Arisaig // (Scottish Gaelic: Àrasaig) is a village in Lochaber, Inverness-shire, on the west coast of the Scottish Highlands, within the Rough Bounds. It is also the traditional name for the part of the surrounding peninsula south of Loch Morar, extending as far east as Moidart. The word Arisaig means "the safe place" in the Scottish Gaelic language. Arisaig is in the Scottish council area of Highland. It has a population of about 300.
- For the Canadian village, see Arisaig, Nova Scotia.
Following raids by vikings, Arisaig became part of the Kingdom of the Isles, a Norwegian dependency. In the late 11th century, however, Malcolm III of Scotland made a written agreement with Magnus Barelegs, the Norwegian king, which moved the border to the coast; Arisaig thus became Scottish.
In the early 12th century, Somerled, a Norse-Gael of uncertain origin, came into possession of Arisaig and the surrounding region; no reliable record explains how this happened, but at some point in the 1140s, David I of Scotland's control of the region had been eroded. In the middle of the century, Somerled launched a coup in the Kingdom of the Isles, which resulted in that kingdom joining his other possessions, as a single independent state. Upon Somerled's death, Norwegian authority was restored, but in practice, the kingdom was divided; the portion containing Arisaig was known as Garmoran, and ruled by the MacRory, a faction among Somerled's heirs.
Following the 1266 Treaty of Perth, Garmoran became a Scottish crown dependency - the Lordship of Garmoran - still ruled by the MacRory, until the sole MacRory heir was Amy of Garmoran. Most of the remainder of the Kingdom of the Isles had become the Lordship of the Isles, ruled by the MacDonalds, whose leader, John of Islay, married Amy. After the birth of three sons, he divorced Amy and married the king's niece, in return for a substantial dowry. As part of the arrangement, John deprived his eldest son, Ranald, of the ability to inherit the Lordship of the Isles, in favour of a son by his new wife; as compensation, he made Ranald the Lord of Garmoran.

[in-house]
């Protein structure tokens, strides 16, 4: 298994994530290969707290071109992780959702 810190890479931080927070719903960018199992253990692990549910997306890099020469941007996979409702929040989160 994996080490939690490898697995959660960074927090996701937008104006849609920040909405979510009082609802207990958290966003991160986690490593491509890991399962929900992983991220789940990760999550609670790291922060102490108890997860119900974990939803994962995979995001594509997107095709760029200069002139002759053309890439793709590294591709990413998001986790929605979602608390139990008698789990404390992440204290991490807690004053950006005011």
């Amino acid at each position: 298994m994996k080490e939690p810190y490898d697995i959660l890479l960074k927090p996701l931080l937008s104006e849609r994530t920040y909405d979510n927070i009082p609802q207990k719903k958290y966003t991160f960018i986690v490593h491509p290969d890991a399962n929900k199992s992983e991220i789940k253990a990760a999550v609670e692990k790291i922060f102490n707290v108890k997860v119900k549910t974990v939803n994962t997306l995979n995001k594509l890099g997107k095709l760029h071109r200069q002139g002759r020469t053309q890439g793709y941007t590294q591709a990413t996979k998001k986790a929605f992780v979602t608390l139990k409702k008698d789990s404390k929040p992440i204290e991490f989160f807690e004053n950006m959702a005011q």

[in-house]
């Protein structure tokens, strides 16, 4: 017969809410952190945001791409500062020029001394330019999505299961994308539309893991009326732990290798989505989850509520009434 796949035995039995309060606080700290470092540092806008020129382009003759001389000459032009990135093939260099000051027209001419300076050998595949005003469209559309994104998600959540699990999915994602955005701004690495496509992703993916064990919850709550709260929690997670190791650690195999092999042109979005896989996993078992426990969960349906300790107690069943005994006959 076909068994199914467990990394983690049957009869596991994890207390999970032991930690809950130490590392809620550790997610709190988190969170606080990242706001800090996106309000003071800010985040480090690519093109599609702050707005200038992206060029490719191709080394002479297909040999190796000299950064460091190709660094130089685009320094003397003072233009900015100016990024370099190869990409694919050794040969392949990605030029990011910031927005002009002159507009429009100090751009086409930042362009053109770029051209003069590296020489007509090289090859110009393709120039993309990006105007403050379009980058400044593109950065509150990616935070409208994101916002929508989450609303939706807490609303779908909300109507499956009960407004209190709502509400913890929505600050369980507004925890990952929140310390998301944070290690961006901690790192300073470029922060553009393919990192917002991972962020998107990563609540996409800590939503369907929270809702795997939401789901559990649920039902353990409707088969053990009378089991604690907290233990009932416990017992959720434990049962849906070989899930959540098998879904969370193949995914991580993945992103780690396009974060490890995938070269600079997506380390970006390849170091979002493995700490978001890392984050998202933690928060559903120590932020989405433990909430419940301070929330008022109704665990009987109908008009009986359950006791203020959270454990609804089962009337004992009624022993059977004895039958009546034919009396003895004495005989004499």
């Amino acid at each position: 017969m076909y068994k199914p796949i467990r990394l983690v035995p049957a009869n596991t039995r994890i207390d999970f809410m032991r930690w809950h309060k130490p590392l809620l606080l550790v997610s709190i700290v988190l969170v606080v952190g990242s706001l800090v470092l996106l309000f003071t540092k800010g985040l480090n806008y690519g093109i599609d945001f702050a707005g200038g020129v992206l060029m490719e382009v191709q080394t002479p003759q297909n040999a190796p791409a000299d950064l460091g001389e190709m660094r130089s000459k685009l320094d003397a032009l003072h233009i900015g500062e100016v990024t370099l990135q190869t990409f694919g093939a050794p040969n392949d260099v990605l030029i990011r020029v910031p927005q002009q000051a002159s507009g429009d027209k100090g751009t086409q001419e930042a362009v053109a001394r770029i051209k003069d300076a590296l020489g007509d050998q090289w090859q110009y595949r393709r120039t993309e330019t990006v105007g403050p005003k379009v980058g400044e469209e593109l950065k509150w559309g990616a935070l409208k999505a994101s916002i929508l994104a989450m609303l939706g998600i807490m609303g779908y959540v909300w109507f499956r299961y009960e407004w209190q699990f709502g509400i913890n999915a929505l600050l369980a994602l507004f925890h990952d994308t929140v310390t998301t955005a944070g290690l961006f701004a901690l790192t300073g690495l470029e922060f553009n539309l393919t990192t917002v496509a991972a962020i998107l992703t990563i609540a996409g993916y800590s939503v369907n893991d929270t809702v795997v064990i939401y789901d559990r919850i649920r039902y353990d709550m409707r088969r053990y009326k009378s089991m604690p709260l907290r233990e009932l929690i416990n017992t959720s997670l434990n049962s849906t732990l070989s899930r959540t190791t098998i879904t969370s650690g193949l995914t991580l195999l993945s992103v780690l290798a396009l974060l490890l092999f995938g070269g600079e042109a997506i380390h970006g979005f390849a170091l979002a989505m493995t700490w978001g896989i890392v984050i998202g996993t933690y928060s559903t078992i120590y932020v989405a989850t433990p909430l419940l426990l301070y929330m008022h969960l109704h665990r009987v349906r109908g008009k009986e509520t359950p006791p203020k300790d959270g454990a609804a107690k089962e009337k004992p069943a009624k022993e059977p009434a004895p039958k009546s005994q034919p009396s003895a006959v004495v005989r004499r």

However, at the end of the 14th century, on Ranald's death, his sons were still children, and Ranald's younger brother Godfrey took the opportunity to seize the Lordship of Garmoran. Furthermore, the heirs of Ranald's other brother Murdoch now made their own claim. This led to a great deal of violent conflict involving Godfrey's family (the Siol Gorrie) and those of his brothers (which is not described in surviving records in much detail).
In 1427, frustrated with the level of violence generally in the highlands, together with the insurrection caused by his own cousin, King James I demanded that highland magnates should attend a meeting at Inverness. On arrival, many of the leaders were seized and imprisoned. Alexander MacGorrie, son of Godfrey, was considered to be one of the two most reprehensible, and after a quick showtrial, was immediately executed. As Alexander had by now inherited Godfrey's de facto position as Lord of Garmoran, and in view of Ranald's heirs being no less responsible for the violence, King James declared the Lordship forfeit.
In 1469, James' grandson (James III) granted Lairdship of the lands of Garmoran and Uist to John of Ross, the Lord of the Isles. In turn, John passed it to his own half-brother, Hugh of Sleat; the grant to Hugh was confirmed by the king in a 1493 charter. The violence that led to Alexander's execution had brought the Siol Gorrie to the brink of extinction, and after Alexander's death they played no further part in Arisaig's history.
Ranald's heirs (Clan Ranald) disputed and fought against the charter. Following Hugh of Sleat's death, in 1498, and for reasons that are not remotely clear, his son John of Sleat immediately resigned, transferring all authority to the king. By this point, John of Ross's conspiratorial ambition had caused the Lordship of the Isles to be forfeited, but in 1501, his heir, Black Donald, launched an insurrection seeking to restore it. Ranald Bane, leader of Clan Ranald, was one of the few MacDonald-descended clan leaders to refuse to support Donald, so in 1505 (shortly before Donald was defeated) Ranald Bane was given the Lairdship of Arisaig and Eigg, as a reward.